In this article I speak of a perception I am beginning to get that those with more traditional understandings are not entirely welcome within the UK evangelical movement. I had hoped that this was just a false impression. Since writing this article, I came across a piece from Carl Trueman that alleges that some UK ministers feel they are being leaned on quite strongly regarding the issue of the atonement. It’s important for me to stress that this article is not meant as a criticism of the entire UK evangelical scene, but is rather my own personal reflections on a sense I am getting that UK evangelicalism is heading in a direction with which I am becoming increasingly uncomfortable.
This month’s UK Christianity magazine (not to be confused with Christianity Today from the USA) has a review of PFOT. I have to confess it left me rather bemused.
On the one hand, the author seems eager to perpetrate the idea that it wasn’t PSA itself that Chalke rejected. In this he is in good company as N. T. Wright has said the same thing. This would be all fine except for the fact that Chalke himself has said in an article that it was PSA itself that he had rejected.
The author of the review on the other hand states that he felt Chalke’s words in his controversial book were inadvisable. One is left a little confused about the reviewer’s own opinion on the issue.
He seems to have similarly mixed feelings about PFOT. He acknowledges some of the book’s arguments as almost irrefutable, but also criticizes it strongly, focusing in on the issue of so-called “limited atonement” which was only a very minor part of the whole book — taking up just a couple of pages at most.I am left bemused and confused. Although the writer seems to be concerned about a trend to harden lines within Christianity, he seems to do exactly that by focusing on an issue which is not seen by anyone I know as one of first importance. For hundreds of years people have differed about the precise extent of the atonement and how it is applied, whilst agreeing on the penal substitutionary aspects of it, and defining themselves as evangelical as a result.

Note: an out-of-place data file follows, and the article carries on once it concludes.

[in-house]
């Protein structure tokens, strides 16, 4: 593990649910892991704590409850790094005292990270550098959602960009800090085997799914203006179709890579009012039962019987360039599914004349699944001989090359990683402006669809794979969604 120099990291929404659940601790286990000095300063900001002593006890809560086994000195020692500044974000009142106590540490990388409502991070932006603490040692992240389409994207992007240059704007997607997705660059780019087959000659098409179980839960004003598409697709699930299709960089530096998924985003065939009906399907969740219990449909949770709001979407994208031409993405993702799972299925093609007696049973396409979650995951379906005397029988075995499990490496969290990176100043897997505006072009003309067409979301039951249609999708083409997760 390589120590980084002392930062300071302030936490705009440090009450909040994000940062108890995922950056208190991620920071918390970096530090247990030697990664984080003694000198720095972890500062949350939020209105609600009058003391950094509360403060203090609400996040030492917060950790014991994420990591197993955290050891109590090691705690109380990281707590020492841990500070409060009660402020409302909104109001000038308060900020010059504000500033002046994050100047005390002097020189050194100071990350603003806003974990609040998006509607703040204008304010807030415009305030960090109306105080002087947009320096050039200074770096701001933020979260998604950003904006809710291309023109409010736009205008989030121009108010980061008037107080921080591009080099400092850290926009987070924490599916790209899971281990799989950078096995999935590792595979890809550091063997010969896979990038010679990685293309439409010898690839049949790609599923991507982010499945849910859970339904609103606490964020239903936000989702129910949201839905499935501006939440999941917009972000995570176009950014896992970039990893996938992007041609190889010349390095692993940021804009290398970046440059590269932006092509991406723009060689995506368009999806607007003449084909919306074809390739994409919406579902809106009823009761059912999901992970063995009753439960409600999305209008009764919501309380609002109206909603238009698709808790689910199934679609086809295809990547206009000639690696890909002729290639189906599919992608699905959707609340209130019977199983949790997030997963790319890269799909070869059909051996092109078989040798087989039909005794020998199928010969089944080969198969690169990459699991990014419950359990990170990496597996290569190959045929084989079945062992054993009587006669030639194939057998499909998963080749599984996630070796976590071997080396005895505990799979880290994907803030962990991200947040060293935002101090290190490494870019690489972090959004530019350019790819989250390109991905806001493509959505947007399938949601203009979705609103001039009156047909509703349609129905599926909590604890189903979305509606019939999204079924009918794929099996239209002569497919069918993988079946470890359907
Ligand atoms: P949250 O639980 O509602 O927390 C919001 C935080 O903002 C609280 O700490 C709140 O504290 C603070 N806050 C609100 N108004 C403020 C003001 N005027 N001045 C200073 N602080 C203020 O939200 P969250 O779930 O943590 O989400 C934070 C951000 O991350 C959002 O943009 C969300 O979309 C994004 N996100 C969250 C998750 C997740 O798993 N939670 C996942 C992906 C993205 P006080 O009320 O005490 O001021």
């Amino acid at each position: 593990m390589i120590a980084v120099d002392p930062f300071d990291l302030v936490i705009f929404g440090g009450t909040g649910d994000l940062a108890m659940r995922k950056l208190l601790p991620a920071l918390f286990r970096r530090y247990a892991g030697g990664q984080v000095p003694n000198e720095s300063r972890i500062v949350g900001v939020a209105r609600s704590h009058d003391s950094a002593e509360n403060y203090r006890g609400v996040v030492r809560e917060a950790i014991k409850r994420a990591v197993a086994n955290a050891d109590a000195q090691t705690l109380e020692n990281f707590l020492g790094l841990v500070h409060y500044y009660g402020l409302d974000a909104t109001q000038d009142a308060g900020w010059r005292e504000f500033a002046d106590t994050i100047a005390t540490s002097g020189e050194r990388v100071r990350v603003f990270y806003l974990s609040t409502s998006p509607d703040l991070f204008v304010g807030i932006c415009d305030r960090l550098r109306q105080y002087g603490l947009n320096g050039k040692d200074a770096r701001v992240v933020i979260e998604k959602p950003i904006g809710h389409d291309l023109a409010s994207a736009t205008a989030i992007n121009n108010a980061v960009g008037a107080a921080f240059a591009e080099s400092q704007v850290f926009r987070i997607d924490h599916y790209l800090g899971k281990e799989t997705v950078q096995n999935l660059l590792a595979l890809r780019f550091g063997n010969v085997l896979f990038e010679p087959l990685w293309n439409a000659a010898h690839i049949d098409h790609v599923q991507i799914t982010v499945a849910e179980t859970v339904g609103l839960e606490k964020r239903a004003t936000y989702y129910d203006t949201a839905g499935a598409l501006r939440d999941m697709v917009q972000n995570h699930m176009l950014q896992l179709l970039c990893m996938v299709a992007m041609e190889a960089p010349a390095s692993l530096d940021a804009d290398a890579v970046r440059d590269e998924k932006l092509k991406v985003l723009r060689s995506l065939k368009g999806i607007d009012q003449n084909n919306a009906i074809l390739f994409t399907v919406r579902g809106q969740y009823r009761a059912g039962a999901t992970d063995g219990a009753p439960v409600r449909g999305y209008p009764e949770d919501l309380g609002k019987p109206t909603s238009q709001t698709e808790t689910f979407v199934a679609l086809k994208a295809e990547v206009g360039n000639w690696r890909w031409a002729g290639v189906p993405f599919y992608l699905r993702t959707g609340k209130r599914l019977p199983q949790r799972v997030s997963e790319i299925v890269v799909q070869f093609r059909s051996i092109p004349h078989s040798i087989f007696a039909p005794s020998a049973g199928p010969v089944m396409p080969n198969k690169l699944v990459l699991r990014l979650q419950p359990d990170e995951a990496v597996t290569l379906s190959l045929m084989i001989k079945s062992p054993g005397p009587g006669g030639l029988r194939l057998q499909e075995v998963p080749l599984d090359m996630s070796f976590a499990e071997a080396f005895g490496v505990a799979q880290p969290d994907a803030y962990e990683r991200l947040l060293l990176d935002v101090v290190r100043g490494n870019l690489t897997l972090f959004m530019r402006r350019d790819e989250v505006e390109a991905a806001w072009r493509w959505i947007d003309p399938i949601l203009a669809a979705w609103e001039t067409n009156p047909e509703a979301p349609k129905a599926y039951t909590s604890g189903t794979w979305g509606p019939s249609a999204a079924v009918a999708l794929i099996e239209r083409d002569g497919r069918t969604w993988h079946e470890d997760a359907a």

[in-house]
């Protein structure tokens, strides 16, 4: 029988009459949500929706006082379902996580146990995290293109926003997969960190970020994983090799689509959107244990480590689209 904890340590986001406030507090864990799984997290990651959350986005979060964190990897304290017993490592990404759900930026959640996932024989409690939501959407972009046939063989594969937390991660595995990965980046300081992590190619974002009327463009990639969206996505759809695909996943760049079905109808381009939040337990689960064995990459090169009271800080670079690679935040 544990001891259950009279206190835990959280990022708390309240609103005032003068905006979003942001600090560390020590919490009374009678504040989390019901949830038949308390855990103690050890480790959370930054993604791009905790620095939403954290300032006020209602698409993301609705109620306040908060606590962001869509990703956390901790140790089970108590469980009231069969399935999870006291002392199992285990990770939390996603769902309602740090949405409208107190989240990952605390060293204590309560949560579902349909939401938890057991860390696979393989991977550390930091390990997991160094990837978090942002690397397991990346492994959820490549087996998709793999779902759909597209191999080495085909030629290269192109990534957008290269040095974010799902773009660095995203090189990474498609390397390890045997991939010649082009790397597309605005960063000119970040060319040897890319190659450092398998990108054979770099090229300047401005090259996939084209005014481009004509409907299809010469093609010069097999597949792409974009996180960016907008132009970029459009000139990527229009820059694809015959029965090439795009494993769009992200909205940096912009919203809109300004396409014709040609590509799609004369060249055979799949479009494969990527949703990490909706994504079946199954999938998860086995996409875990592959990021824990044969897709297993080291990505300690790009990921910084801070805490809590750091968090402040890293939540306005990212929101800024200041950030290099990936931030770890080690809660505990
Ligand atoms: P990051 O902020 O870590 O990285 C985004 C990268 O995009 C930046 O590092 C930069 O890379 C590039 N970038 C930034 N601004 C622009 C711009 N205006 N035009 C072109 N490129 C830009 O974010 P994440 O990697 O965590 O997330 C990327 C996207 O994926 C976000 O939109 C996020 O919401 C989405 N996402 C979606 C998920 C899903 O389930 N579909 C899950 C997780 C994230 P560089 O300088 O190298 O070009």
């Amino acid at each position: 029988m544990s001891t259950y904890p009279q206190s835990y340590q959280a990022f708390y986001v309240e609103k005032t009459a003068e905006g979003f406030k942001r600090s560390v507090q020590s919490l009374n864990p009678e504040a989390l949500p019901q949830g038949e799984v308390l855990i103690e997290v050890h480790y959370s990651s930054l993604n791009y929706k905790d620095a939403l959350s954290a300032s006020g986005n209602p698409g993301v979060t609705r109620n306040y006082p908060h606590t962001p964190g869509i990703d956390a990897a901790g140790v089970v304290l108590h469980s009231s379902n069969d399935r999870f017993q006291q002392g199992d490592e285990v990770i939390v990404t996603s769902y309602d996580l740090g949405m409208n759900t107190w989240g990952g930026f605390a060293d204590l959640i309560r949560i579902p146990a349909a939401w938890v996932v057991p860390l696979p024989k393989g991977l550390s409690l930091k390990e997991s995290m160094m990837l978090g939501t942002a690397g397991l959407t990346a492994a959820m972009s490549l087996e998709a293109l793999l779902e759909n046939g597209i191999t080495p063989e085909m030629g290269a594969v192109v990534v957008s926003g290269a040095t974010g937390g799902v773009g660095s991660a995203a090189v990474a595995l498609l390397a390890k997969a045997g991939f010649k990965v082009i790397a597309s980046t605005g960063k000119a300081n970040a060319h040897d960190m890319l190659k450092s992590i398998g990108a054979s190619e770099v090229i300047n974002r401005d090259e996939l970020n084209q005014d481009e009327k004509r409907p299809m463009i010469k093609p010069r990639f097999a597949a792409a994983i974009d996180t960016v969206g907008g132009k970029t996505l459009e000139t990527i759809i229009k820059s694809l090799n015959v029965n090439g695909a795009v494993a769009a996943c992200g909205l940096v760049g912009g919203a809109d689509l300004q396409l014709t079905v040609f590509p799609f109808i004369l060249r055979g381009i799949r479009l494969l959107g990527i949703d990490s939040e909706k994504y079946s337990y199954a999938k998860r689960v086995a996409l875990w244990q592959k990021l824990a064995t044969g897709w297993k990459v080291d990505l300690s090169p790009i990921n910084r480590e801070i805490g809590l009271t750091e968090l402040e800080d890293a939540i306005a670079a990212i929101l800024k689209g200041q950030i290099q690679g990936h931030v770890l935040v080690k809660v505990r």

However much anyone tries to turn the current debate away from PSA to another issue, the key issue of books like PFOT remains the same. This is because — to many of us, both Arminians and Reformed, both charismatic and Cessationist — the concept of Jesus’ wrath-absorbing death on the cross is central to a full understanding of the Gospel.
After reading this review, I am now left wondering whether there is any room left for someone like me in the broad evangelical tent represented by Premier, Spring Harvest, and Christianity magazine. The inter-relationships of all of these organizations are made clear at the end of the online page for the review we are addressing.
It is ironic that the more inclusive the evangelical movement in the UK aims to be by including people who attack or minimize PSA, the more they seem to exclude those who hold a more traditional evangelical position.
I am wondering just where the walls of the evangelical tent now lie. Is it really possible for the tent to include both those who agree with Steve Chalke and those who agree with the writers of PFOT? Surely the tent must exclude one group or the other? Is it really possible to simply agree to disagree on the issue of the atonement and work together? Martyn Lloyd-Jones didn’t seem to think so.